Some Sleuthing Required
Not everything has an easy answer. Previous Bowers Blog posts have explored a range of open-ended mysteries including Native American cogged stones, an apparent relic from the Portola Expedition, and an Egyptian mummy mask with a molded face on the interior. In August of this year the Bowers Museum acquired a mysterious box made of tin and containing ivory pieces. The function of this box was not immediately evident, and theories swirled about it being a series of balances and weights, a puzzle box, or markers used to sell opium. All too often we jump right to identification, but this procedural post follows the torturous path taken to determine how this object was used.
What’s in the Box
When there is no prior information available on an object and it is not immediately identifiable, any examination begins with the object itself. This box is made of tin and is incised with birds, flowers and a nostalgic Tang dynasty poem written in traditional Mandarin Chinese script. Two small Chinese representations of lions serve at the handles to the box’s lid. On the base of the box a small mark identifies the maker, medium and city of manufacture: Xiamen. The inside is less ornate than the exterior. Partitions create individual compartments for 39 small ivory components resembling weights—each of which are numbered from 1 to 40 in Arabic numerals—and a longer section holds 5 ivory rods, 3 of which have strings and hooks attached.
The first theory as to the object’s use was that the container was part of a traditional Chinese scale set, perhaps even a kit which would have been used to sell scales. Said to originate from Guangzhou, Chinese steelyard balances consist of a pan, a single weight and a beam. Ivory was used as a medium for the beam, and in general the rod would only be perforated at one end, as is the case here. The scales were used to measure a variety of Chinese goods including precious metals, foods and even drugs like opium. There were a few holes in this theory, however. The ivory weights are individually numbered, indicating that multiple weights would be used with one another, however with steelyard balances, only one weight was used. It was instead the position of the weight on the rod that was used to counterbalance the pan and weigh an object. This leads into the second point which is that the rods need to be perfectly straight to assure that their measurements are consistent—all of these rods are curved—and finally, the rods need to be marked with units that show the weight.
A Head Scratcher
Given that the weights were individually numbered with Arabic numerals and that Xiamen was one of the Chinese ports England forcibly opened for foreign trade in 1842, it stands to reason that this object was made for export. Canton was open for foreign trade for longer than any of the other Chinese ports and as a result had become a major production center for export goods, including puzzles made for British audiences. Often coming in similarly partitioned sets and featuring ivory components these mysterious mechanisms each came with their own complex solutions. While this being a Chinese puzzle for an English consumer provided answers for many of the issues that arose from this object being a weight set, the issue with this theory lay in finding a puzzle that matched these components. None was ever found because none existed.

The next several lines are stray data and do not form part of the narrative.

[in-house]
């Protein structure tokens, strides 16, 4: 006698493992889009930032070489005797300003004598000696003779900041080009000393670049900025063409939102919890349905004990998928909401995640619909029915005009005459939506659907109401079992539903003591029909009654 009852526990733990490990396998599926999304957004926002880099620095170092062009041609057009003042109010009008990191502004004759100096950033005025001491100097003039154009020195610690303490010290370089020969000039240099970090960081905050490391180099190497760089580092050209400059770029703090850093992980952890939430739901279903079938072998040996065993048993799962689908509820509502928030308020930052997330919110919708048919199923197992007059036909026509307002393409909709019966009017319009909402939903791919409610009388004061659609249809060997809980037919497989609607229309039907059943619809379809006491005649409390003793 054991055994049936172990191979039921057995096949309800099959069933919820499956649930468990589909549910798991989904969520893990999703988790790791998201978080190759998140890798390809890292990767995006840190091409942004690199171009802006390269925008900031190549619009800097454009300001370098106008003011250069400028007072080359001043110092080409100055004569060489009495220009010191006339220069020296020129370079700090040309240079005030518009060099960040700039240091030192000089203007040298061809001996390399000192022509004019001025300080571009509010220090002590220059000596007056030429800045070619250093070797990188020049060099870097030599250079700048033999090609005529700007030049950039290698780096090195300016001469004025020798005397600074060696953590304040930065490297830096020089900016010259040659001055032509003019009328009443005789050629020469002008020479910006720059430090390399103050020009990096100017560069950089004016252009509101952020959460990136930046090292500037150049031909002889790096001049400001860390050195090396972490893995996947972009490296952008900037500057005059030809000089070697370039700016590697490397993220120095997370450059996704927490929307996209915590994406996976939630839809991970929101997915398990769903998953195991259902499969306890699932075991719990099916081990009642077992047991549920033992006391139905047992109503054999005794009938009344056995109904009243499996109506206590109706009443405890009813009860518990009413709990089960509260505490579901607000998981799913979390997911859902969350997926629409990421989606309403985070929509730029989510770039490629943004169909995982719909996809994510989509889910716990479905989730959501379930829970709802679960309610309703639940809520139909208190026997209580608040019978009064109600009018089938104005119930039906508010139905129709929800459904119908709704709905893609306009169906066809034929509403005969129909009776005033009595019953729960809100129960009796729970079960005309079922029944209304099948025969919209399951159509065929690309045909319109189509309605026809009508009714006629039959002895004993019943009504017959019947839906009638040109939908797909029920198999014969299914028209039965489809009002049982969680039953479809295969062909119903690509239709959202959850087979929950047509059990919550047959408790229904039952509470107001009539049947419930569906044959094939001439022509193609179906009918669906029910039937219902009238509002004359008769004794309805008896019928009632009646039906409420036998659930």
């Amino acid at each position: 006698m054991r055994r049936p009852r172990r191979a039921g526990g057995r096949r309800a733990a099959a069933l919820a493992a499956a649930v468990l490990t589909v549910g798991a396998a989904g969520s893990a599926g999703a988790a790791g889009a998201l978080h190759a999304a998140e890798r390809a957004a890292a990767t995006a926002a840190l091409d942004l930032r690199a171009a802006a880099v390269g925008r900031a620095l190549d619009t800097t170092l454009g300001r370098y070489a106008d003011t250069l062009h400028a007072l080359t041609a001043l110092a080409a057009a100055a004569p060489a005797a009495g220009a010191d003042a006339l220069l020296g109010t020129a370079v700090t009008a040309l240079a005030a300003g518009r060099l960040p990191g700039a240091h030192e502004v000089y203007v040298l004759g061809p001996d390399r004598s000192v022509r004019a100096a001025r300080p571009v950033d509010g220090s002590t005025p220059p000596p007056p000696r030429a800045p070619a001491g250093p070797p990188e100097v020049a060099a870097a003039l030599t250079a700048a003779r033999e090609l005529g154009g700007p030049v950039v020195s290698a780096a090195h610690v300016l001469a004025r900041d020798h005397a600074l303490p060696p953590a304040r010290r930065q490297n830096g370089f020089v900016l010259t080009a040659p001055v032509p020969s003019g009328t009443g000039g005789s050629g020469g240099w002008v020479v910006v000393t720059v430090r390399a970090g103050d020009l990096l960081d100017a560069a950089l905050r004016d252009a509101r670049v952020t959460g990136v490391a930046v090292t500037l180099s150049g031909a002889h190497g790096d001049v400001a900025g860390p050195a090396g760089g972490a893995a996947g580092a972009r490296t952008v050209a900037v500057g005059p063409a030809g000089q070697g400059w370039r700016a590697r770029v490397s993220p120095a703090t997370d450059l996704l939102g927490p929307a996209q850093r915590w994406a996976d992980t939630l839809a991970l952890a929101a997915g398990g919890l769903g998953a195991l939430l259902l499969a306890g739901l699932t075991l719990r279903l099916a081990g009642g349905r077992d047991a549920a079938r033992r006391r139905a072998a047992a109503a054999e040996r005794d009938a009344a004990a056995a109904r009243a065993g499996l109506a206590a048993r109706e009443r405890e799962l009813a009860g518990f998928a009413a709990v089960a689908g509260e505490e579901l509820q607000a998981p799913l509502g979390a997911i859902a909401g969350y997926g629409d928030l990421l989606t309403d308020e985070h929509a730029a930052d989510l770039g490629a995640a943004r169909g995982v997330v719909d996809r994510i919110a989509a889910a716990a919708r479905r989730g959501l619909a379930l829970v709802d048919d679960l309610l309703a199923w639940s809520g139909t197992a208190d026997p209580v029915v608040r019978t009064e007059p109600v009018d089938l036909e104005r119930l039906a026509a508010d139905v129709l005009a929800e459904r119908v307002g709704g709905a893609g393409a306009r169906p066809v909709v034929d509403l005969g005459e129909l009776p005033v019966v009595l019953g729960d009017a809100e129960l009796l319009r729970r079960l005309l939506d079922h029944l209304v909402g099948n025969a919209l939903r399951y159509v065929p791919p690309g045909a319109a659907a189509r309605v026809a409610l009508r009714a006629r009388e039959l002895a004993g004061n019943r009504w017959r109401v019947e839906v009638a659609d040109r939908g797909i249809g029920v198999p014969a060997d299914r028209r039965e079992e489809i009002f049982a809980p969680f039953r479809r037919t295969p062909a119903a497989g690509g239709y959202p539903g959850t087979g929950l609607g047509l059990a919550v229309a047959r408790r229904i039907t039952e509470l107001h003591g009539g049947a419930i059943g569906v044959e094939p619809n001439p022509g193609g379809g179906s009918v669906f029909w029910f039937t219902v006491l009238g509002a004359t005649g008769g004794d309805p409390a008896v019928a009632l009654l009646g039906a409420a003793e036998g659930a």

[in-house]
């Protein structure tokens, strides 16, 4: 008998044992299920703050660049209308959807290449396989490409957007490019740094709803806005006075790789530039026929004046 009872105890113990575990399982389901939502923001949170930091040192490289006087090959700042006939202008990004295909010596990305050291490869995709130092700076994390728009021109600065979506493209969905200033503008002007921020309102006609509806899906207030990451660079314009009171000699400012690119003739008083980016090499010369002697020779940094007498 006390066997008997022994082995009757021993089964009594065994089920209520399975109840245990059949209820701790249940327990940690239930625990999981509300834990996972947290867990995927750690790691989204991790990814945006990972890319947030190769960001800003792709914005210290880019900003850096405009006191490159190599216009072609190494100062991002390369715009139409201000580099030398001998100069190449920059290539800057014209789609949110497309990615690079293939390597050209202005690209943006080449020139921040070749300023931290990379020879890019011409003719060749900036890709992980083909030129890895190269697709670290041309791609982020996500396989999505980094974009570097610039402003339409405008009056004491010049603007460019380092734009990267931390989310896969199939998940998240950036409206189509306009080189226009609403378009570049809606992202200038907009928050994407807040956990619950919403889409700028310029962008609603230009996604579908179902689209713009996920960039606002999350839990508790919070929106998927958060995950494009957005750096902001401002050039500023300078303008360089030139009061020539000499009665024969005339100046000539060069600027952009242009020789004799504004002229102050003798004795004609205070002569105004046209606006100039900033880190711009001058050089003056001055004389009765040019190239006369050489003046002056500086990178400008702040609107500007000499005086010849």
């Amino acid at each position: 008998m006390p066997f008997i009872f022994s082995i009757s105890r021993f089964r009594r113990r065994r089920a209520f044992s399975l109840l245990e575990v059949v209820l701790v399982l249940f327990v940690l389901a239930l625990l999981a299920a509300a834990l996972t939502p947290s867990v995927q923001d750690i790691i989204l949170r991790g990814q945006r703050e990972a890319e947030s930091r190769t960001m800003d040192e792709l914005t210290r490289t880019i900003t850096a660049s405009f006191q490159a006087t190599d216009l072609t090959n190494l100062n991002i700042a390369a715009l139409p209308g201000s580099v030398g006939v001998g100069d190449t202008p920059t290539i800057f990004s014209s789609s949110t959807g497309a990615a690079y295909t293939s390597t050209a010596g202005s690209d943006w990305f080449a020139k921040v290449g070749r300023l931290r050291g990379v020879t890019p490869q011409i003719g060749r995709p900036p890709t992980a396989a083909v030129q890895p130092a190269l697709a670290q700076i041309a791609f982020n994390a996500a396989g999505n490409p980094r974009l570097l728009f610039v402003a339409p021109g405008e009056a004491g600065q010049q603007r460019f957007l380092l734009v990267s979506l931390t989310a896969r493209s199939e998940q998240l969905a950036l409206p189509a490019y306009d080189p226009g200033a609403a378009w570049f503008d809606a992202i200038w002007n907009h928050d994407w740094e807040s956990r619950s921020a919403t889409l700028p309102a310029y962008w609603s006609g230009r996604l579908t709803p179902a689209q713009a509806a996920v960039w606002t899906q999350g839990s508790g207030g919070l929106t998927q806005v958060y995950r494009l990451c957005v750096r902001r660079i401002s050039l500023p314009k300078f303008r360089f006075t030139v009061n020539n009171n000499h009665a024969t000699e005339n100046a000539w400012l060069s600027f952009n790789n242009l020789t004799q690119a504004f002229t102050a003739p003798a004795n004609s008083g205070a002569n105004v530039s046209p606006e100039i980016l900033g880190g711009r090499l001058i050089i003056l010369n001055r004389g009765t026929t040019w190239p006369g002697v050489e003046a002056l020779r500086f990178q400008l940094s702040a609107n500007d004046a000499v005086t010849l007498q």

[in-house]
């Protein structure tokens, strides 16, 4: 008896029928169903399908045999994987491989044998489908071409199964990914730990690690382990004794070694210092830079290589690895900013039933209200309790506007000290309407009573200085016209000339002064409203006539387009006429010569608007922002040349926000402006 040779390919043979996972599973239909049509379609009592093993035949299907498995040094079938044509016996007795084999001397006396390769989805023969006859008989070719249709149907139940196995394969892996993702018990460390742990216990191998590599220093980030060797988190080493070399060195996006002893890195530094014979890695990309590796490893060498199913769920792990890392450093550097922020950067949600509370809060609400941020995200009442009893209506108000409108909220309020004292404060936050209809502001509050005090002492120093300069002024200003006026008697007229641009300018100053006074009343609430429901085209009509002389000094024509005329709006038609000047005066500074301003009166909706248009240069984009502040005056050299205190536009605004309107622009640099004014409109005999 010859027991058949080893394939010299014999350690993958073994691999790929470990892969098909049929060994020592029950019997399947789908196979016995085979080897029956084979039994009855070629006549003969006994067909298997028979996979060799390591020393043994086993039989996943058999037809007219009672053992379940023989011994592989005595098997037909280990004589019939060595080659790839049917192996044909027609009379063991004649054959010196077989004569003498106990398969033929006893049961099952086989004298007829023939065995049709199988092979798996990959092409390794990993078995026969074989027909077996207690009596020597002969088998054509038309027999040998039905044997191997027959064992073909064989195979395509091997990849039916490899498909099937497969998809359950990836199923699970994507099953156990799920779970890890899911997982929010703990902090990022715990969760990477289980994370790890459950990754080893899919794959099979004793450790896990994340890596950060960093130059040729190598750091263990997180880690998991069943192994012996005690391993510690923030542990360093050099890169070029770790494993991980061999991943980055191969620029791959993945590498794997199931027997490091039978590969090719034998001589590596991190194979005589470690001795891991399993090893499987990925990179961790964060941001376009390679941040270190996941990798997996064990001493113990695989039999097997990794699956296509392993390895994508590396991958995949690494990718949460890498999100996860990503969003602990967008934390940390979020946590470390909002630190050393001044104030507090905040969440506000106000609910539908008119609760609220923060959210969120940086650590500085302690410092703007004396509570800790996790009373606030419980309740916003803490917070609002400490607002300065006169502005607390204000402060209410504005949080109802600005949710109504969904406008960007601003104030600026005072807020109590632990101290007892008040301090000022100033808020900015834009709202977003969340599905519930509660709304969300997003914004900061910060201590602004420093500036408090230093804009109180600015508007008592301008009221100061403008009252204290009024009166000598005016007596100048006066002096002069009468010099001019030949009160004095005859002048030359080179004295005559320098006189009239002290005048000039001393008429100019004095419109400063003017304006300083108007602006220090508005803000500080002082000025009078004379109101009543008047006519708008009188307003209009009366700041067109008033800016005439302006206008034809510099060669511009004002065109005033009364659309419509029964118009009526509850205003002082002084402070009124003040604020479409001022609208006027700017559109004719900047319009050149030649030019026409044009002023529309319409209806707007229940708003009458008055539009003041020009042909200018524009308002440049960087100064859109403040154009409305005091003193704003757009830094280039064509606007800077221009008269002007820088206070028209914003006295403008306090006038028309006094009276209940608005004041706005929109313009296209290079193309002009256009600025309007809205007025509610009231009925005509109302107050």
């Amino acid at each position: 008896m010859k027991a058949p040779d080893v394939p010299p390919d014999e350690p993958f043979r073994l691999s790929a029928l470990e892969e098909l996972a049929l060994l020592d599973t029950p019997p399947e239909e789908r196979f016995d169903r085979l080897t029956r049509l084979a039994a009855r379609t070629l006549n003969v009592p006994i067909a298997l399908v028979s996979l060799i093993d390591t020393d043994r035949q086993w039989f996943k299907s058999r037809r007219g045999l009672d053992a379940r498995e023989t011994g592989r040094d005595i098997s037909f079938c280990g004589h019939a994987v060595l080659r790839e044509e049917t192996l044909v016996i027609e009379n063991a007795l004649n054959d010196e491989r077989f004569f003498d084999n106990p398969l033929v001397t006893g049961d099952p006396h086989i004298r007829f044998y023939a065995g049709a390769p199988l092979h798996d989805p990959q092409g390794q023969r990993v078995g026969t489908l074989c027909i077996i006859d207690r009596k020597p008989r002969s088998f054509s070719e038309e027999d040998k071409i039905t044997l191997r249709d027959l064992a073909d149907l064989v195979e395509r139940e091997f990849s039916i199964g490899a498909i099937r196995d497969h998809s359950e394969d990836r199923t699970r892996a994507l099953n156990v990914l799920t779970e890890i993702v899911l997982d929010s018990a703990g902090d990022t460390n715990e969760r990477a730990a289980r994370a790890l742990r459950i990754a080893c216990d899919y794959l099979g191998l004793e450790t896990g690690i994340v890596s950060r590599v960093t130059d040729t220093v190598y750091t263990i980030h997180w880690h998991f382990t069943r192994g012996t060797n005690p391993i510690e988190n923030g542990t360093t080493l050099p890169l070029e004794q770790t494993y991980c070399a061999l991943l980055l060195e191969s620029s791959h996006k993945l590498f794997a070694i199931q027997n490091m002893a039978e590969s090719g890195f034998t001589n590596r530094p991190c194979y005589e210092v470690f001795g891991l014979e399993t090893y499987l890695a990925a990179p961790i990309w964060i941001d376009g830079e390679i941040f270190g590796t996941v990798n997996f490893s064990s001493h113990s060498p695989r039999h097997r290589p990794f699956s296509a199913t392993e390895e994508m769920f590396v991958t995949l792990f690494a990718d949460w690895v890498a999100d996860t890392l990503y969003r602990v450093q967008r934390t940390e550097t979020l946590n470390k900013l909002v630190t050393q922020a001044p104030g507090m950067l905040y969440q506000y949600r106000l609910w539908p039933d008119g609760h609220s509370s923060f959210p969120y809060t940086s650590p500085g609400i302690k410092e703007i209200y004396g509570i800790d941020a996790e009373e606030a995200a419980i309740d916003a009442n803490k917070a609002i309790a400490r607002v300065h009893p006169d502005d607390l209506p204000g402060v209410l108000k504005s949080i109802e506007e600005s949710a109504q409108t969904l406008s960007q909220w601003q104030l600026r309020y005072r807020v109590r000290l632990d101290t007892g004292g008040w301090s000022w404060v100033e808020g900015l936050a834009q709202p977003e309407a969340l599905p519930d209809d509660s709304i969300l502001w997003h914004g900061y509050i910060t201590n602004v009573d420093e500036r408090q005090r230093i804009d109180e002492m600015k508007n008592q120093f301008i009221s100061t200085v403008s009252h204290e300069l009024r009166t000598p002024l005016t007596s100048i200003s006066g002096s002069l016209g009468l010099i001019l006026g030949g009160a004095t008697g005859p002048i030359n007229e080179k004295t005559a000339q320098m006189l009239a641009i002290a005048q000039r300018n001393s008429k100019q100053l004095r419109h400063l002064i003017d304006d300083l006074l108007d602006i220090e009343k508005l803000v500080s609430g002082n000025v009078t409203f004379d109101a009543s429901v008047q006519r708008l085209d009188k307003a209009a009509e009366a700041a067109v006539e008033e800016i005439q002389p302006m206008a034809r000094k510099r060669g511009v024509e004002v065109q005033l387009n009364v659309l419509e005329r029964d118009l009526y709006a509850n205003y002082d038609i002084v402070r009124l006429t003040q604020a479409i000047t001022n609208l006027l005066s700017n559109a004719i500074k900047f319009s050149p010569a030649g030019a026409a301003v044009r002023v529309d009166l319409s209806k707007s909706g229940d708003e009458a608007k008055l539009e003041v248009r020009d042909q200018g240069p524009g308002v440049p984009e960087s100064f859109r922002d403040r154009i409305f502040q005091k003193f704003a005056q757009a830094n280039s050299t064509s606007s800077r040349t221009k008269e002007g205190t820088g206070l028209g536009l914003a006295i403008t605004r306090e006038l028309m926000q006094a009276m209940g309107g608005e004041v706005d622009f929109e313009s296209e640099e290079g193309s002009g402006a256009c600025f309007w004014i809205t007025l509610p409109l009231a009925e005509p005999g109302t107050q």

The correct answer finally came from the Bowers Museum’s Collections Manager. While photographing the mystery box and its components, she oriented a rod to set up a shot and noticed that the metal hook at the end of the string could be used to pick up the weights. This has been previously considered, but she went a step further and noted that it was not too dissimilar from the magnetic fishing game kids still play today in which rods with magnets at the end are used to fish for toy fish. She raised the possibility for the first time that this could be a game. And after conferring with experts in the games of Victorian England, this is assuredly the case. Multiple versions of the game existed, going by titles such as “The Expert Angler” and “The Game of Fish Ponds” but the rules are mostly the same. It was played with either four or six players, each with a “pond” of a handful of the numbered pieces—or fish—and with a larger central “pool” of fish. Players had to alternate between using their comedically small fishing rods to catch fish from the pool and their opponents’ ponds. When they caught a fish, they shouted “caught” and had to correctly guess whether the number beneath was even or odd. Whoever had the most fish when a pool or pond was emptied was the winner. If it was a tie, the player with the highest valued fish among them won.
Text and images may be under copyright. Please contact Collection Department for permission to use. References are available on request. Information subject to change upon further research.
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